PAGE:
Q. Can you explain why our cat Bubbles vomits at least once or twice a week? She does this almost exclusively at night, which makes finding the stuff that much more disgusting. Our vet says there’s nothing wrong with her, but I can’t understand how that could be the case.
A. Yeah, there’s nothing worse than getting up in the middle of the night to go to the bathroom only to step in a pile of cat goo along the way. (I’d like to think you’re not a real cat lover unless you’ve had this experience.)
Here’s the thing: If your cat vomits undigested food a short time after eating, you may have a serious problem … but not necessarily. Here’s why: Cats are known for eating things they shouldn’t (plastic wrap, sewing needles, dental floss, etc.). So when things get stuck in the esophagus, stomach or intestines, as they often can, vomiting can result.
Alternatively, some cats will throw up their food before it even gets to the stomach. This is referred to as regurgitation, not vomiting, and it’s common in otherwise healthy cats who eat too much food at once or eat too quickly.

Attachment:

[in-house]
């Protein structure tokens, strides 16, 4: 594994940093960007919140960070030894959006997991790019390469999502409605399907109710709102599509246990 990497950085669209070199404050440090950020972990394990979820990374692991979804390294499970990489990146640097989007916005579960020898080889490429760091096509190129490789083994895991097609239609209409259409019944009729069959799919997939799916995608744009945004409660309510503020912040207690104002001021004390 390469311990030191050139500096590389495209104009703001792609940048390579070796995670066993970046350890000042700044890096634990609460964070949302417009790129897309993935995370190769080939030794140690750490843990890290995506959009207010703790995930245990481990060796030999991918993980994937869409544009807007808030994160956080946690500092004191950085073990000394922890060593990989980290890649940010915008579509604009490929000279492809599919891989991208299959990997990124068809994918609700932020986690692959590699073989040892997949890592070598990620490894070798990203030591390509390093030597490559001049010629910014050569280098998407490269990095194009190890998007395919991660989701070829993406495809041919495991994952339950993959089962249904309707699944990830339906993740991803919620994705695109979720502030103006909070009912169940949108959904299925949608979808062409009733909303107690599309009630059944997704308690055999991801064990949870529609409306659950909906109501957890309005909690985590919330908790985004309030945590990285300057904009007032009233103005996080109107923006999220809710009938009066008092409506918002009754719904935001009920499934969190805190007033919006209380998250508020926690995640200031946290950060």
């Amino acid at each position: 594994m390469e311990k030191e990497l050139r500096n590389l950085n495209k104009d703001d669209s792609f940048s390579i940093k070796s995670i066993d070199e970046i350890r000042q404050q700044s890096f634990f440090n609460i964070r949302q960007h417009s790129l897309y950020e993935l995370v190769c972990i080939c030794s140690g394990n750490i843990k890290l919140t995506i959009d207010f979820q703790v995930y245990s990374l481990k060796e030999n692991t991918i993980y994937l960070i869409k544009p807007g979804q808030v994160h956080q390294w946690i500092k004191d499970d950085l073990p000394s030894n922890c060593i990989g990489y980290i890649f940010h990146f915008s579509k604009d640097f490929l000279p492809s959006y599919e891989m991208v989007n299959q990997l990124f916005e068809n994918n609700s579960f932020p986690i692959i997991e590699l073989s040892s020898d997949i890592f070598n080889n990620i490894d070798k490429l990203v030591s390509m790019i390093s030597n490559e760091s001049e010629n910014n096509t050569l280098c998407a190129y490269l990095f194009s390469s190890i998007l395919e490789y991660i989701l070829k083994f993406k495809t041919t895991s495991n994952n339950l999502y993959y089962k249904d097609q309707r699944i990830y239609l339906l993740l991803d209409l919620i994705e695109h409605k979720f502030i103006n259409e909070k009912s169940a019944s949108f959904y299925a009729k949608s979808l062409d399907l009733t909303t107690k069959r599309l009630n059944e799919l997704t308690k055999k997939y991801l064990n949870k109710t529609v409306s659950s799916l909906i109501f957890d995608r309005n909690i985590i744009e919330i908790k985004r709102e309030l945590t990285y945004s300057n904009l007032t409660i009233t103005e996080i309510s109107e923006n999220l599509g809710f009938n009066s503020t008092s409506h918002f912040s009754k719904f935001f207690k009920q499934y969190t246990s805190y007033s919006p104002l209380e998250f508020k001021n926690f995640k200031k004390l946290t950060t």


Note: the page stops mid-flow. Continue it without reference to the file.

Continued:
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So how do you know if you have a problem? First, be sure to ask your vet to perform a thorough health check. Once that checks out you can then consider the following possibilities:
• If Bubbles tends to eat very quickly, try feeding smaller, more frequent meals to help discourage gorging.
• Hair balls can cause vomiting of food material along with hair. If you’re unsure how to manage hairballs, ask your veterinarian for advice, but here’s a tip: Frequent brushing helps!
• Abrupt diet changes can cause some cats to vomit food. If a diet change becomes necessary for health reasons, try to do it gradually (over a period of at least a week or so). Don’t forget that new treats also constitute a diet change.
• Cats that develop food allergies sometimes vomit after eating. Ask your veterinarian how to handle this possibility.
When in doubt, eliminate as many of these factors as possible. But please note: Plenty of otherwise healthy cats will vomit several times a week. Bubbles may be one of them.
If the problem worsens, however, it may be time to get a more in-depth evaluation. In some cases, an internal medicine specialist’s advice might even become advisable.